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Toronto's financial district is seen in this file photo. The Financial Consumer Agency of Canada will begin a business practices probe in April, focusing on financial institutions’ business practices regarding express consent and disclosure when dealing with customers. (Galit Rodan For The Globe and Mail)
Toronto's financial district is seen in this file photo. The Financial Consumer Agency of Canada will begin a business practices probe in April, focusing on financial institutions’ business practices regarding express consent and disclosure when dealing with customers. (Galit Rodan For The Globe and Mail)

Federal watchdog to review banks’ sales tactics Add to ...

The consumer protection watchdog that oversees Canada’s financial institutions will review sales tactics after allegations that some bank staff chasing lofty sales goals have felt pressured into behaving unethically.

The Financial Consumer Agency of Canada (FCAC) will start a business practices probe in April. The agency does annual industry reviews; this time, it will zero-in on bank employees’ obligation to get consent and give proper disclosure about fees and costs when selling customers new products.

Regulators have been more alert to issues of consent since U.S. bank Wells Fargo & Co. was fined $185-million (U.S.) over a scandal that revealed the lender had opened about two million unauthorized accounts. So far, nothing points to such large-scale misconduct at Canadian banks, but sales tactics are nevertheless under closer scrutiny.

Recent news reports quoting unnamed bank staff suggest some employees felt such pressure to meet aggressive sales targets that they sometimes broke the rules.

“The law requires that, in order to provide consumers with new or expanded products or increase their credit limits, financial institutions obtain their customers’ prior consent and disclose key information about the costs and charges of the products they are purchasing,” Lucie Tedesco, commissioner of the FCAC, said in a statement.

Ms. Tedesco added: “We will investigate and enforce any incidence of non-compliance.”

The FCAC has been looking into sales practices, particularly when consumers are signed up for products or services without explicitly consenting or being told the cost. Over the past two years, the FCAC has received 142 complaints and inquiries over issues of consent, and 51 about problems with fee disclosure. Of those, all but 13 were lodged against banks.

In early February, the FCAC sent a letter to financial institutions, released publicly on Wednesday, to “reinforce” its expectations that any interaction seeking consent “is clear, simple and not misleading.”

“These issues have been discussed in my recent meetings with the CEOs and boards of Canada’s leading banks,” Ms. Tedesco said in her statement on Wednesday.

The Canadian Bankers’ Association, which lobbies on behalf of Canada’s largest banks, said it looks forward to the review and hopes it will be completed “in a timely way.”

“Canada’s banks will co-operate fully and constructively with the regulator,” Terry Campbell, the CBA’s president, said in a statement. He added: “We are confident that the banks’ strong policies, procedures, and controls are functioning well.”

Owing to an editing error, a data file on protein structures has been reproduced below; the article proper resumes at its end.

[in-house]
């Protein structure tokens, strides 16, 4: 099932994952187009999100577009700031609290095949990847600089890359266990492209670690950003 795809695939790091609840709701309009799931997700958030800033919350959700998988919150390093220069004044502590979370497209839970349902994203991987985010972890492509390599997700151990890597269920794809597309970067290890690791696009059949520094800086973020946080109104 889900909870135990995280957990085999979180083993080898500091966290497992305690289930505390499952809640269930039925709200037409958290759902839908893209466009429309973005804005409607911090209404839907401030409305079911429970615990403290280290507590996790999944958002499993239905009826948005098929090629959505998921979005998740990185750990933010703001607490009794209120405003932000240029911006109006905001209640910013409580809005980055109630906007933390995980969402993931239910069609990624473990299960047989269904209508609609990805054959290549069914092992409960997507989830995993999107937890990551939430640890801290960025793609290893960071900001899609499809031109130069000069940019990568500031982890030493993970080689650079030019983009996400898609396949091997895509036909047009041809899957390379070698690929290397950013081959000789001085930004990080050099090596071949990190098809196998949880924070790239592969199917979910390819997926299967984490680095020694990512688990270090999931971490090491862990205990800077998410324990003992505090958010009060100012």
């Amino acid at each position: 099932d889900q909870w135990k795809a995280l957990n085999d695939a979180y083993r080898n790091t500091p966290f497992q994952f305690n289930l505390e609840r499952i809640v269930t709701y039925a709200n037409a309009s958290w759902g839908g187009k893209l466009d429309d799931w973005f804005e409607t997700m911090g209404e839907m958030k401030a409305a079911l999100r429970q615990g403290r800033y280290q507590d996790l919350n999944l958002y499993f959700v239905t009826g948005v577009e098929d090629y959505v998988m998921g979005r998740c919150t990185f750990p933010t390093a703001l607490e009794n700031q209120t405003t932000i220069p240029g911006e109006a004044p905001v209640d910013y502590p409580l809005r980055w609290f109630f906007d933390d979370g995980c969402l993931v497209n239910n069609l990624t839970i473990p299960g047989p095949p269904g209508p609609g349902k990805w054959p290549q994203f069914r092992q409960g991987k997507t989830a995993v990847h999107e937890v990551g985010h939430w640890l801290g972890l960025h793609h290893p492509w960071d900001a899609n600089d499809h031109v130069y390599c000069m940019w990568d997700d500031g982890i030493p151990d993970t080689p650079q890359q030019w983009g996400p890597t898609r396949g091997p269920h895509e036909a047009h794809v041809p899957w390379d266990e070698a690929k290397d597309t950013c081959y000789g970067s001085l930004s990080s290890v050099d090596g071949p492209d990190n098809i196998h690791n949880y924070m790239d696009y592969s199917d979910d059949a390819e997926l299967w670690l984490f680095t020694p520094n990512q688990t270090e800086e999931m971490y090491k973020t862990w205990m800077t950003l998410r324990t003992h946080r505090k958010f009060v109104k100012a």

Banking-related complaints to the Ombudsman for Banking Services and Investments (OBSI), which resolves disputes between many Canadian banks and their customers, increased 6 per cent in 2016, and have risen each year since 2013. Investment-related complaints climbed by 17 per cent, according to the organization’s annual report.

The institution taking the hardest hit to its reputation has been Toronto-Dominion Bank, which built its brand on customer service. News stories by CBC cite current and former TD staff, without naming them, who said that pressure to “squeeze profits” from customers was so intense that they pushed unwanted products on their clients.

Last Friday, after one CBC story was published, TD’s share price fell 5.6 per cent in a single day, to $66 (Canadian) – its largest dip in eight years. In a statement released on Sunday, TD said the bank “does not believe certain recent media coverage is an accurate portrayal of our culture, or that it reflects the experience of most of our colleagues, but we take the concerns very seriously.”

Some bank analysts lowered their target prices for TD shares after the stock suffered, but most chose to reserve judgment for the time being.

“We are inclined to put this situation in the ‘concerned but not panicked’ category for now,” Sohrab Movahedi, an analyst at BMO Nesbitt Burns Inc., said in a research note about TD on Monday. “The market’s rush to judgment, while understandable, may have been an over-reaction.”

But it remains to be seen how analysts will react to broader concerns about sales practices across Canada’s banking sector. The CBC’s latest story says it has received nearly 1,000 e-mails from current and former staff at Canada’s five largest banks describing intense pressure to reach sales targets.

Share prices for each of Canada’s six biggest banks fell modestly on Wednesday.

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